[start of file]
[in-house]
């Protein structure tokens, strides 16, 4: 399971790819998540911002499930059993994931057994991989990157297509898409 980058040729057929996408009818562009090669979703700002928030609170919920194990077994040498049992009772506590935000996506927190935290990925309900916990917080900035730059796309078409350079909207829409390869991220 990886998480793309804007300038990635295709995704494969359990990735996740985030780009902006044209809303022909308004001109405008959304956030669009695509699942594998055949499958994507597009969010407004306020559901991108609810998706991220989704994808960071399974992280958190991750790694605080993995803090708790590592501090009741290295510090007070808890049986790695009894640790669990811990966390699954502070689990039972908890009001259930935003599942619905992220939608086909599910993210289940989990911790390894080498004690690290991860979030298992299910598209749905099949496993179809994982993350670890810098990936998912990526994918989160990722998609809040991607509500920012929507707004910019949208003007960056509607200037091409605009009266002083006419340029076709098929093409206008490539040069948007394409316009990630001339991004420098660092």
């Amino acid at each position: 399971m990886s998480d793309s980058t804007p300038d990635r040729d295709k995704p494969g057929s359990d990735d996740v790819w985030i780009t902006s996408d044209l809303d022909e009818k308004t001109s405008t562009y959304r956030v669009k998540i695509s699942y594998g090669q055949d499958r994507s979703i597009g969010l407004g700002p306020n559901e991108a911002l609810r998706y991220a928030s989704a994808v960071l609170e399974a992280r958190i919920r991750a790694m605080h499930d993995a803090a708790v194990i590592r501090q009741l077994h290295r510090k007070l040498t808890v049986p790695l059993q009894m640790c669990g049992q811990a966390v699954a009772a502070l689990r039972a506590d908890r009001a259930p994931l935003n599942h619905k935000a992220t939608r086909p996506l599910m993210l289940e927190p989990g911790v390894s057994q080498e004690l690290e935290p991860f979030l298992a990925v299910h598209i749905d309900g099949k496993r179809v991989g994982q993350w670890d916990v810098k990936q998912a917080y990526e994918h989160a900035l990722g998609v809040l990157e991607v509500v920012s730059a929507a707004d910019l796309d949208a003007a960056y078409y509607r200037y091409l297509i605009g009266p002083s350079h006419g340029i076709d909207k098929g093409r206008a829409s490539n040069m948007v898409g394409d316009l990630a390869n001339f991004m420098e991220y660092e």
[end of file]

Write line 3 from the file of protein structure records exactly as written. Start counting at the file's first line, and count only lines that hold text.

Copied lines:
């Amino acid at each position: 399971m990886s998480d793309s980058t804007p300038d990635r040729d295709k995704p494969g057929s359990d990735d996740v790819w985030i780009t902006s996408d044209l809303d022909e009818k308004t001109s405008t562009y959304r956030v669009k998540i695509s699942y594998g090669q055949d499958r994507s979703i597009g969010l407004g700002p306020n559901e991108a911002l609810r998706y991220a928030s989704a994808v960071l609170e399974a992280r958190i919920r991750a790694m605080h499930d993995a803090a708790v194990i590592r501090q009741l077994h290295r510090k007070l040498t808890v049986p790695l059993q009894m640790c669990g049992q811990a966390v699954a009772a502070l689990r039972a506590d908890r009001a259930p994931l935003n599942h619905k935000a992220t939608r086909p996506l599910m993210l289940e927190p989990g911790v390894s057994q080498e004690l690290e935290p991860f979030l298992a990925v299910h598209i749905d309900g099949k496993r179809v991989g994982q993350w670890d916990v810098k990936q998912a917080y990526e994918h989160a900035l990722g998609v809040l990157e991607v509500v920012s730059a929507a707004d910019l796309d949208a003007a960056y078409y509607r200037y091409l297509i605009g009266p002083s350079h006419g340029i076709d909207k098929g093409r206008a829409s490539n040069m948007v898409g394409d316009l990630a390869n001339f991004m420098e991220y660092e």